• kyfdxkyfdx Posts: 153,614
    svisek said:

    stever said:

    Like I said, it's counterintuitive, but "deceleration fuel shut-off" is the norm these days.

    Coasting in Neutral Does Not Save Gas (Popular Mechanics)

    Crazy eh?

    Thanks for the info. I never would have imagined that.

    Well I can't use the efficiency excuse anymore. Though there is efficiency since in neutral I'm going considerably faster at the bottom of the hill than if I just left it in gear, and especially more than if I was using the cruise control, so I am thus further down the road after the bottom of the hill before I have to get back into the gas. Of course that assumes no one in front of me and that I'm someplace where I can let the speed safely increase as I go downhill.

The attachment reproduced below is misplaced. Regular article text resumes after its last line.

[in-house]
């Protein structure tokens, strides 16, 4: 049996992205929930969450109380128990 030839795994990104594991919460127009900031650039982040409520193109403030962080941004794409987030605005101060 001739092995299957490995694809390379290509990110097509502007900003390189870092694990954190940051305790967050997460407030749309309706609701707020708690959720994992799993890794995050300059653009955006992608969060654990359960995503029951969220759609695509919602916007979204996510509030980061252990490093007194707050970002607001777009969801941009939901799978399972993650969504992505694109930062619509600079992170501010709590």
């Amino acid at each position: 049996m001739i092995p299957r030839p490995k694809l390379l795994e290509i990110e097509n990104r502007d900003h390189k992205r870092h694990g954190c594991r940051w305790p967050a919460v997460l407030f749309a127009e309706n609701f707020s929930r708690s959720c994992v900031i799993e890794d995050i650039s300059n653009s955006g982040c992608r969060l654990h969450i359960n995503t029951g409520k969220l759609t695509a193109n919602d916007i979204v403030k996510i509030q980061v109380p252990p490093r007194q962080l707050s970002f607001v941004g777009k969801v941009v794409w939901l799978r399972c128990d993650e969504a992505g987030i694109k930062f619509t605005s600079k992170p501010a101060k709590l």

It definitely depends on what is at the end of your coasting phase... If by coasting in gear, you have to accelerate to get back up to speed, while coasting in neutral allows you to pickup speed and avoid acceleration at the end, then it may be that coasting in neutral would be more efficient, overall.

    That is why you will see hyper-milers do anything to keep their speed up and avoid accelerating.

    But, as noted... while you are only coasting, staying in gear is more efficient.

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    Edmunds Moderator